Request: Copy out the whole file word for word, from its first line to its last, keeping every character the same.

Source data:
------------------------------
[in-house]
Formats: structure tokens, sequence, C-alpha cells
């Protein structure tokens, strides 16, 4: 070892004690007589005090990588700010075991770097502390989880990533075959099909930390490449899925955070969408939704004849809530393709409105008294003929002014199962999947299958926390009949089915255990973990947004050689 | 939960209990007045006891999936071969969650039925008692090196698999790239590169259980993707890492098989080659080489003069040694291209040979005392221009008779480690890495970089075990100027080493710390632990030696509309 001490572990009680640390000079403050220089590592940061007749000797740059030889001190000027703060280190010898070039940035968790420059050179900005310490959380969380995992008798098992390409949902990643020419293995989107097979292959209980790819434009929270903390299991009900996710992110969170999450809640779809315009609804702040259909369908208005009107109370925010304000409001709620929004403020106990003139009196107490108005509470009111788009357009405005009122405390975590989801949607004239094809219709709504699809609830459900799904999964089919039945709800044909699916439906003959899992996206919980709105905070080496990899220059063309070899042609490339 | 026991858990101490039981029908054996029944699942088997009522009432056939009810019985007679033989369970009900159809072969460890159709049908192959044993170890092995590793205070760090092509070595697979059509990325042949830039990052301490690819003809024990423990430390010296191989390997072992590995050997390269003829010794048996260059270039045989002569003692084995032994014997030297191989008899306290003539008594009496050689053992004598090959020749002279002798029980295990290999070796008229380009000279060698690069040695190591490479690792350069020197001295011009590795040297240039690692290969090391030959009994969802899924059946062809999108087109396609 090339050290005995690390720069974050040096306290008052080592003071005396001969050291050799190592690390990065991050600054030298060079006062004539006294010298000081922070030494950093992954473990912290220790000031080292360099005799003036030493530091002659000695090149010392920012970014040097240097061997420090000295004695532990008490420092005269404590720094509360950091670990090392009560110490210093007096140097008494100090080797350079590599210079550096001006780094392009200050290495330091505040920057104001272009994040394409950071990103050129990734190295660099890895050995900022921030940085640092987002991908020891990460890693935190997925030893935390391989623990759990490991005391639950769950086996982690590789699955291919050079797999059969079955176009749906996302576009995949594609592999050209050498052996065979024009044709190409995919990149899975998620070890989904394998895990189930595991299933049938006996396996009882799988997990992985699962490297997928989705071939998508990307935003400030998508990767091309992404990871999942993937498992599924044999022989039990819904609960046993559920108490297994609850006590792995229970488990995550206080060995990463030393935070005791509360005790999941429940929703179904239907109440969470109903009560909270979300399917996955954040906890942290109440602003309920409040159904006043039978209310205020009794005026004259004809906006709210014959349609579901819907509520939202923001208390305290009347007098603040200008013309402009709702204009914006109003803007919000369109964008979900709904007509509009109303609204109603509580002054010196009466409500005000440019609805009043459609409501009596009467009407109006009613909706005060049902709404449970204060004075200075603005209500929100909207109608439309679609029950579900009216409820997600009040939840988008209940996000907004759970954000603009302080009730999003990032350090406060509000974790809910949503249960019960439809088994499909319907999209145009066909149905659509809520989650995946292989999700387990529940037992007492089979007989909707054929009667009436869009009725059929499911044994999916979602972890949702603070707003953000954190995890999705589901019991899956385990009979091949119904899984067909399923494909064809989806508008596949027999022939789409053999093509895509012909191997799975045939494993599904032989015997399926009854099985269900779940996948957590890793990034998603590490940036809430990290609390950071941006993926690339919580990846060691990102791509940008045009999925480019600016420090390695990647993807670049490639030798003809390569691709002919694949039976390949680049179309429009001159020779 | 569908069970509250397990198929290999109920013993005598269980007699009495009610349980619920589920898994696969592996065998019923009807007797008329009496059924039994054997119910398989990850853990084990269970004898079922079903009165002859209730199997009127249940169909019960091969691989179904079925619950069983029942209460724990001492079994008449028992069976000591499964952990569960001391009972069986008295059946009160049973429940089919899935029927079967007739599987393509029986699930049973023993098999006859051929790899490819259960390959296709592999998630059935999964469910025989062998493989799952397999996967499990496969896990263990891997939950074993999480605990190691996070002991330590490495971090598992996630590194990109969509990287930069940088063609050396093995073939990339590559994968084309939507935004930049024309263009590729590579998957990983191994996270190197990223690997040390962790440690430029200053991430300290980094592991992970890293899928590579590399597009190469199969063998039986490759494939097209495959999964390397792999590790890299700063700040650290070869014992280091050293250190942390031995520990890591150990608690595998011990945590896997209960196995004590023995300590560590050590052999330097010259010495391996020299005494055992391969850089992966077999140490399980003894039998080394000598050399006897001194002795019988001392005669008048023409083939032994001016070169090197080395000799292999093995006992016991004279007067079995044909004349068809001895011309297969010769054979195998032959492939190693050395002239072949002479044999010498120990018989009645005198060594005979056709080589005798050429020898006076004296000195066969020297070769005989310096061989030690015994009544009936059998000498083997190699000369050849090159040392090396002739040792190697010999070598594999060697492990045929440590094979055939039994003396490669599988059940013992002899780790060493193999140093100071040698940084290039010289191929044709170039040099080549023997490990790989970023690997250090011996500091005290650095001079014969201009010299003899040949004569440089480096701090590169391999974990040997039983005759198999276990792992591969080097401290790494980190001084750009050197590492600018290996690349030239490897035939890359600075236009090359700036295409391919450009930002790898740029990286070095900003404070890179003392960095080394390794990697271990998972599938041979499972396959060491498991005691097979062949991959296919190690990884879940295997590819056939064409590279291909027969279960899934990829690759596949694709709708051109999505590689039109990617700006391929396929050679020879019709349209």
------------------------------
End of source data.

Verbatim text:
[in-house]
Formats: structure tokens, sequence, C-alpha cells
């Protein structure tokens, strides 16, 4: 070892004690007589005090990588700010075991770097502390989880990533075959099909930390490449899925955070969408939704004849809530393709409105008294003929002014199962999947299958926390009949089915255990973990947004050689 | 939960209990007045006891999936071969969650039925008692090196698999790239590169259980993707890492098989080659080489003069040694291209040979005392221009008779480690890495970089075990100027080493710390632990030696509309 001490572990009680640390000079403050220089590592940061007749000797740059030889001190000027703060280190010898070039940035968790420059050179900005310490959380969380995992008798098992390409949902990643020419293995989107097979292959209980790819434009929270903390299991009900996710992110969170999450809640779809315009609804702040259909369908208005009107109370925010304000409001709620929004403020106990003139009196107490108005509470009111788009357009405005009122405390975590989801949607004239094809219709709504699809609830459900799904999964089919039945709800044909699916439906003959899992996206919980709105905070080496990899220059063309070899042609490339 | 026991858990101490039981029908054996029944699942088997009522009432056939009810019985007679033989369970009900159809072969460890159709049908192959044993170890092995590793205070760090092509070595697979059509990325042949830039990052301490690819003809024990423990430390010296191989390997072992590995050997390269003829010794048996260059270039045989002569003692084995032994014997030297191989008899306290003539008594009496050689053992004598090959020749002279002798029980295990290999070796008229380009000279060698690069040695190591490479690792350069020197001295011009590795040297240039690692290969090391030959009994969802899924059946062809999108087109396609 090339050290005995690390720069974050040096306290008052080592003071005396001969050291050799190592690390990065991050600054030298060079006062004539006294010298000081922070030494950093992954473990912290220790000031080292360099005799003036030493530091002659000695090149010392920012970014040097240097061997420090000295004695532990008490420092005269404590720094509360950091670990090392009560110490210093007096140097008494100090080797350079590599210079550096001006780094392009200050290495330091505040920057104001272009994040394409950071990103050129990734190295660099890895050995900022921030940085640092987002991908020891990460890693935190997925030893935390391989623990759990490991005391639950769950086996982690590789699955291919050079797999059969079955176009749906996302576009995949594609592999050209050498052996065979024009044709190409995919990149899975998620070890989904394998895990189930595991299933049938006996396996009882799988997990992985699962490297997928989705071939998508990307935003400030998508990767091309992404990871999942993937498992599924044999022989039990819904609960046993559920108490297994609850006590792995229970488990995550206080060995990463030393935070005791509360005790999941429940929703179904239907109440969470109903009560909270979300399917996955954040906890942290109440602003309920409040159904006043039978209310205020009794005026004259004809906006709210014959349609579901819907509520939202923001208390305290009347007098603040200008013309402009709702204009914006109003803007919000369109964008979900709904007509509009109303609204109603509580002054010196009466409500005000440019609805009043459609409501009596009467009407109006009613909706005060049902709404449970204060004075200075603005209500929100909207109608439309679609029950579900009216409820997600009040939840988008209940996000907004759970954000603009302080009730999003990032350090406060509000974790809910949503249960019960439809088994499909319907999209145009066909149905659509809520989650995946292989999700387990529940037992007492089979007989909707054929009667009436869009009725059929499911044994999916979602972890949702603070707003953000954190995890999705589901019991899956385990009979091949119904899984067909399923494909064809989806508008596949027999022939789409053999093509895509012909191997799975045939494993599904032989015997399926009854099985269900779940996948957590890793990034998603590490940036809430990290609390950071941006993926690339919580990846060691990102791509940008045009999925480019600016420090390695990647993807670049490639030798003809390569691709002919694949039976390949680049179309429009001159020779 | 569908069970509250397990198929290999109920013993005598269980007699009495009610349980619920589920898994696969592996065998019923009807007797008329009496059924039994054997119910398989990850853990084990269970004898079922079903009165002859209730199997009127249940169909019960091969691989179904079925619950069983029942209460724990001492079994008449028992069976000591499964952990569960001391009972069986008295059946009160049973429940089919899935029927079967007739599987393509029986699930049973023993098999006859051929790899490819259960390959296709592999998630059935999964469910025989062998493989799952397999996967499990496969896990263990891997939950074993999480605990190691996070002991330590490495971090598992996630590194990109969509990287930069940088063609050396093995073939990339590559994968084309939507935004930049024309263009590729590579998957990983191994996270190197990223690997040390962790440690430029200053991430300290980094592991992970890293899928590579590399597009190469199969063998039986490759494939097209495959999964390397792999590790890299700063700040650290070869014992280091050293250190942390031995520990890591150990608690595998011990945590896997209960196995004590023995300590560590050590052999330097010259010495391996020299005494055992391969850089992966077999140490399980003894039998080394000598050399006897001194002795019988001392005669008048023409083939032994001016070169090197080395000799292999093995006992016991004279007067079995044909004349068809001895011309297969010769054979195998032959492939190693050395002239072949002479044999010498120990018989009645005198060594005979056709080589005798050429020898006076004296000195066969020297070769005989310096061989030690015994009544009936059998000498083997190699000369050849090159040392090396002739040792190697010999070598594999060697492990045929440590094979055939039994003396490669599988059940013992002899780790060493193999140093100071040698940084290039010289191929044709170039040099080549023997490990790989970023690997250090011996500091005290650095001079014969201009010299003899040949004569440089480096701090590169391999974990040997039983005759198999276990792992591969080097401290790494980190001084750009050197590492600018290996690349030239490897035939890359600075236009090359700036295409391919450009930002790898740029990286070095900003404070890179003392960095080394390794990697271990998972599938041979499972396959060491498991005691097979062949991959296919190690990884879940295997590819056939064409590279291909027969279960899934990829690759596949694709709708051109999505590689039109990617700006391929396929050679020879019709349209």